Sunday 23 October 2016

More than 30 people missing in China landslides following typhoon

Published 29/09/2016 | 04:01

A woman struggles with her umbrella against powerful gusts of wind generated by typhoon Megi in Taipei (AP)
A woman struggles with her umbrella against powerful gusts of wind generated by typhoon Megi in Taipei (AP)

At least 32 people were reported missing after rain-saturated hillsides collapsed onto villages in south-eastern China following a typhoon.

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A rescue operation was under way in Sucun village in China's Zhejiang province, south of the financial hub of Shanghai, after it was hit by a landslide on Wednesday evening, leaving 26 missing, the state-run Xinhua News Agency reported.

Another six people are missing in Baofeng village, also in Zhejiang, after a landslide destroyed their homes.

The landslides were triggered by torrential rain brought by Typhoon Megi, which lashed south-eastern China on Wednesday.

The storm had already killed at least five people in China and Taiwan, and forced the closure of schools and offices and the cancellation of hundreds of flights.

State broadcaster CCTV showed rescue crews, accompanied by sniffer dogs, combing through piles of mud and rock in the mountainous, forested areas.

Megi caused more than £7.6 million in damage as it swept across Taiwan before weakening into a tropical storm after hitting the coastal city of Quanzhou in China's Fujian province early on Wednesday.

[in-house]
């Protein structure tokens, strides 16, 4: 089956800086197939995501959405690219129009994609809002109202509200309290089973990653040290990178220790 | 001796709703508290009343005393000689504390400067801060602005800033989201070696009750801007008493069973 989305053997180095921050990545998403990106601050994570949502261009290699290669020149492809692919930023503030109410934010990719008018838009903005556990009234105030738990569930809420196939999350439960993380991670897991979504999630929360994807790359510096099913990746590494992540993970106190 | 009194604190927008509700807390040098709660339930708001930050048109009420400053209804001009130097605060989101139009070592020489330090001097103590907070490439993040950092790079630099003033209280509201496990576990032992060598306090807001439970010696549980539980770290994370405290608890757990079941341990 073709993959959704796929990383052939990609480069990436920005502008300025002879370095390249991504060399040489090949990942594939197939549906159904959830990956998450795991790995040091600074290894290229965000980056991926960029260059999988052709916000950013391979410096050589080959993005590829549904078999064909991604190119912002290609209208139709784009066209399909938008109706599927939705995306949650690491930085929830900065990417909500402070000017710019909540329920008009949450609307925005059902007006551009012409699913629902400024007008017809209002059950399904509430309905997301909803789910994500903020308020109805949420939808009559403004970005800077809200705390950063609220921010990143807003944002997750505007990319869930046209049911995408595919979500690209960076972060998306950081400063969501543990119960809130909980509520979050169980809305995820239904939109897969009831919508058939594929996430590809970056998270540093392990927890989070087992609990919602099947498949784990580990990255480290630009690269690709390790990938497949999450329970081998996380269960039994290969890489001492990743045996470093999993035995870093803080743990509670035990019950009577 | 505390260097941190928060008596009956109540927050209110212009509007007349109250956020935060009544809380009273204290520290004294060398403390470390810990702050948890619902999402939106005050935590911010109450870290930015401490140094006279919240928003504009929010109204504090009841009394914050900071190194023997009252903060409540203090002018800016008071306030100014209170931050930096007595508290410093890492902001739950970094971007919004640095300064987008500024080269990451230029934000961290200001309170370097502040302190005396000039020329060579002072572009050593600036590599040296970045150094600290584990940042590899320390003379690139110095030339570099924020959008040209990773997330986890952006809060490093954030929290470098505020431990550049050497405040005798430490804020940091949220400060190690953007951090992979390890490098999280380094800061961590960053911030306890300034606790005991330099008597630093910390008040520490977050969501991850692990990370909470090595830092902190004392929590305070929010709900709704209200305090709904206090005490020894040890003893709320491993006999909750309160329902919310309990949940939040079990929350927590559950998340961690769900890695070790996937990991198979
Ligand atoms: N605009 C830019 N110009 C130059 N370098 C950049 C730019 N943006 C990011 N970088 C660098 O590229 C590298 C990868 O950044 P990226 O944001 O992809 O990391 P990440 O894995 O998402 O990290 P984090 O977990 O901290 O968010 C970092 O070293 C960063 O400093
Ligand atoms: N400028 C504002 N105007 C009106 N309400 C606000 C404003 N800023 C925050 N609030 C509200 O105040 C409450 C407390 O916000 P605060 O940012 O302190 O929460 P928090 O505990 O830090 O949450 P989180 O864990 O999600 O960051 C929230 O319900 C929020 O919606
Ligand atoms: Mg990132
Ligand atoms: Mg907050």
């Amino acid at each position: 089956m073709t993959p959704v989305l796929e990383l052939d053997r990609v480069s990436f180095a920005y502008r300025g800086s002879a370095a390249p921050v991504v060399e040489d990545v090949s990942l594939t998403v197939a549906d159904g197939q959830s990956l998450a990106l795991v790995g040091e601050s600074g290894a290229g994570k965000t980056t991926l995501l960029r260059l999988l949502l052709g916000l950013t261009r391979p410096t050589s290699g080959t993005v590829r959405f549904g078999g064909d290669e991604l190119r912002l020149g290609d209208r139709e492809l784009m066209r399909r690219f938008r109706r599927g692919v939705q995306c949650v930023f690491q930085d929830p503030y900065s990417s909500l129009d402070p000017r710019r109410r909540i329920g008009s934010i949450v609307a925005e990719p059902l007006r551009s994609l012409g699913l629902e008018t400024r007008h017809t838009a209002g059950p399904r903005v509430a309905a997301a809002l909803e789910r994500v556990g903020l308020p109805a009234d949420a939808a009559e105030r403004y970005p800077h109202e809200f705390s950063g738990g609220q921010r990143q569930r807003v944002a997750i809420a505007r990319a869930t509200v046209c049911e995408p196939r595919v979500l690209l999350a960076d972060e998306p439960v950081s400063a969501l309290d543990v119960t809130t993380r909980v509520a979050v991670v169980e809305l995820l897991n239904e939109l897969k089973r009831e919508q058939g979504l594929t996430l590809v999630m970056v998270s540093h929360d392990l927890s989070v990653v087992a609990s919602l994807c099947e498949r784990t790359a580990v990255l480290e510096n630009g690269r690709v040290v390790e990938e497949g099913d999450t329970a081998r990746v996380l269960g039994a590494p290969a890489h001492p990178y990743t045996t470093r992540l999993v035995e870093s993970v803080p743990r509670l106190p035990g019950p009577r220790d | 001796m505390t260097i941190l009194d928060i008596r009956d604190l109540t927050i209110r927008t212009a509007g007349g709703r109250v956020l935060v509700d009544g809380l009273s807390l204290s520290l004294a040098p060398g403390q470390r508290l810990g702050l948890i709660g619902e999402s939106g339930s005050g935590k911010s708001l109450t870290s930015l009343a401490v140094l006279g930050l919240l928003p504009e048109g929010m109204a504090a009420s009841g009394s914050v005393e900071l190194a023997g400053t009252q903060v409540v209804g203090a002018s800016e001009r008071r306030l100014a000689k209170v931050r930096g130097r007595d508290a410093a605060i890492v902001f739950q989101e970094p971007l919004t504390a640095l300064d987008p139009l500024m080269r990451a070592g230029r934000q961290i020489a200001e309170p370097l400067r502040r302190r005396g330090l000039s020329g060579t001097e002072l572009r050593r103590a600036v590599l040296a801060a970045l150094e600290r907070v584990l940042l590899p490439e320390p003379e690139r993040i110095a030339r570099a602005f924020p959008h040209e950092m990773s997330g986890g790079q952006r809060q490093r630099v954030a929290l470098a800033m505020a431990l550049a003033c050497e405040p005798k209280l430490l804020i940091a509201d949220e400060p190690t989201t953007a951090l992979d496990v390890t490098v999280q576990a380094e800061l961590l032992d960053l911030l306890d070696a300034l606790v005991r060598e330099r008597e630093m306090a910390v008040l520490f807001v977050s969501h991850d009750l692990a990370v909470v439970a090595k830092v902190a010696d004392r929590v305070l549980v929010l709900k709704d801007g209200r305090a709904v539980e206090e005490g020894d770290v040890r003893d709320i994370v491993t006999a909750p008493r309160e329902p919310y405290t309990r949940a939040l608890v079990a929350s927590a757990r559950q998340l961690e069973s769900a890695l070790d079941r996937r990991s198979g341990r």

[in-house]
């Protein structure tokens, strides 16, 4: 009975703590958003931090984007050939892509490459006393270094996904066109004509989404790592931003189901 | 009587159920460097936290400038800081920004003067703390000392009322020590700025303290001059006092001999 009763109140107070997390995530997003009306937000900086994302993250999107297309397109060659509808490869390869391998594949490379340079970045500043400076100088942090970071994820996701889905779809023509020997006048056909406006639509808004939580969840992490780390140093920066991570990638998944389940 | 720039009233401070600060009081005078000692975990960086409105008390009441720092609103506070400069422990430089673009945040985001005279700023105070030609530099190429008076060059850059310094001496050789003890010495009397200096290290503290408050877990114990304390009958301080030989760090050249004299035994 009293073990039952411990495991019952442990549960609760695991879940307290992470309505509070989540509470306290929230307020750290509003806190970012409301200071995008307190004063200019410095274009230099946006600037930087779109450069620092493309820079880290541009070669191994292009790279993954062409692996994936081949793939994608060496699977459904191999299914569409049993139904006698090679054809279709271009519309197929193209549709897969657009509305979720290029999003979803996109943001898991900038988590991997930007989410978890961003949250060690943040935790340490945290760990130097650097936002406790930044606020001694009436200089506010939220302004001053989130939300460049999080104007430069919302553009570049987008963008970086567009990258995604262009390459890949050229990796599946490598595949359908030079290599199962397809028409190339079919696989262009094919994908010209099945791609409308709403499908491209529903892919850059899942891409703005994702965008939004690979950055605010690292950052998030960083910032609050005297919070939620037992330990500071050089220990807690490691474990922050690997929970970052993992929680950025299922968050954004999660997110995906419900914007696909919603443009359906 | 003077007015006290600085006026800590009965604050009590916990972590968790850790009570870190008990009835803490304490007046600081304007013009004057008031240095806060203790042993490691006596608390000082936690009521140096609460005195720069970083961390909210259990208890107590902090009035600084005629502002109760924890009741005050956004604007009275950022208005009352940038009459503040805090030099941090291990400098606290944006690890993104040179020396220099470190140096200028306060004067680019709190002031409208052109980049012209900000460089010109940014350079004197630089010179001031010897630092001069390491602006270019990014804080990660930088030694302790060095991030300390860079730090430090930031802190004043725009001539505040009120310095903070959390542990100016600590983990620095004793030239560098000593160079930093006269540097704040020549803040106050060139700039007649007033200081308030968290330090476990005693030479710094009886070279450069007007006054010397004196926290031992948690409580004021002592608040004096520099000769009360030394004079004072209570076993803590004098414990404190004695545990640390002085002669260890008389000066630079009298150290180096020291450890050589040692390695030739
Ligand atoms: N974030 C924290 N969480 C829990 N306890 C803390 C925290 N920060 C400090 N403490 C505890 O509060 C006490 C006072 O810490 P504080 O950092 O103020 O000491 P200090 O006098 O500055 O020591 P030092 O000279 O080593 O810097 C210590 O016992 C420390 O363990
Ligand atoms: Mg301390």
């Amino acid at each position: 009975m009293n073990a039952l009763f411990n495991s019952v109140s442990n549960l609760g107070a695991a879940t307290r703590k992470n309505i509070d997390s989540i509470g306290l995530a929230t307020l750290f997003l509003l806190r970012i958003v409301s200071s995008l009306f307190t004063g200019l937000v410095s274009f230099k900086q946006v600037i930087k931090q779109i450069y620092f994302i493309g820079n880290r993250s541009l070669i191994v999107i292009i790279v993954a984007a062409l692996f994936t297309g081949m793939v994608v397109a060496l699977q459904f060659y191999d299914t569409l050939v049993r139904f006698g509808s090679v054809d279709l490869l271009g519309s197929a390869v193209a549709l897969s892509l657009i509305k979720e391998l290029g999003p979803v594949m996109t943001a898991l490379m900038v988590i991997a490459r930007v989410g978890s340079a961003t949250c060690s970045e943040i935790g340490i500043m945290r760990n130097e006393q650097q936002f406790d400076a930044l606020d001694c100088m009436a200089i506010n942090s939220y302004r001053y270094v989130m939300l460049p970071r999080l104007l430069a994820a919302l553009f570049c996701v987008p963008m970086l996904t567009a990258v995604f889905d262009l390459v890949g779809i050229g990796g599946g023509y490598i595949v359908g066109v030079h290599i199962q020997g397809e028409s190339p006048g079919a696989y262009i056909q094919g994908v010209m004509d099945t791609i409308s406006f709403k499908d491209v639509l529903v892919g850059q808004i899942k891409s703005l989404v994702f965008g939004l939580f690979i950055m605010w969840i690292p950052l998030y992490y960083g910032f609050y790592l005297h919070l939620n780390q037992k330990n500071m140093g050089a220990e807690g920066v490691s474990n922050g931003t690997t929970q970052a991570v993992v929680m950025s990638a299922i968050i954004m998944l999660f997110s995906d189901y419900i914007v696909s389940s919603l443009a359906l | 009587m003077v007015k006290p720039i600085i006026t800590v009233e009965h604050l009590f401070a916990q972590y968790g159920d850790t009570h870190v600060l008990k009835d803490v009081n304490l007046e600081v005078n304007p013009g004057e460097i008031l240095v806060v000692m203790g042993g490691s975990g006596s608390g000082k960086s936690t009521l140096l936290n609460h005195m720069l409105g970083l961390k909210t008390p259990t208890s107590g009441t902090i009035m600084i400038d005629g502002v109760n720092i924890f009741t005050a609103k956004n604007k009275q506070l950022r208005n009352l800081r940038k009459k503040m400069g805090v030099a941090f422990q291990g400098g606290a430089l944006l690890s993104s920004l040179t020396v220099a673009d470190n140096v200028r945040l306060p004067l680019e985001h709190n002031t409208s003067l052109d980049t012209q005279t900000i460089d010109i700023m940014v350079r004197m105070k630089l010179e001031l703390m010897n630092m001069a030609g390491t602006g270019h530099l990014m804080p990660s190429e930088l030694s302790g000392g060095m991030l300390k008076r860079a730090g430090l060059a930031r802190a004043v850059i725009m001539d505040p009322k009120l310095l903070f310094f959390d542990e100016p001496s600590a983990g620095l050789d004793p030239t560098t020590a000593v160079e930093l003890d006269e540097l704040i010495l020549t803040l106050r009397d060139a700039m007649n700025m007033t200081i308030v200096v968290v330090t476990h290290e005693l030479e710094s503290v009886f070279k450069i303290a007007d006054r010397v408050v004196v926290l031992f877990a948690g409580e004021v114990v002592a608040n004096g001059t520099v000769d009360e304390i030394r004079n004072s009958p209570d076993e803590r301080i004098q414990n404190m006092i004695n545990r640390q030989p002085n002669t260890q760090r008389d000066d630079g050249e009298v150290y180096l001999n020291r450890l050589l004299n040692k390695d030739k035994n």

At its height, it was packing winds of up to 74mph, China's National Meteorological Centre said.

In Fuzhou, Fujian's capital, people were shown on state television walking through knee-deep waters that had swamped major roads. Rescue workers were seen pulling stranded residents through the streets on inflatable boats.

Taiwan's Central Emergency Operations Centre reported that 625 people were injured by Megi, including eight Japanese tourists whose tour bus flipped on its side. Three people suffered fatal falls and a fourth person died in a truck crash.

Megi dropped 12 inches of rain in the south and eastern mountains of Taiwan, and more than 220 flights were cancelled at Taiwan's Taoyuan International Airport.

It was the fourth typhoon to hit Taiwan this year and the third in two weeks.


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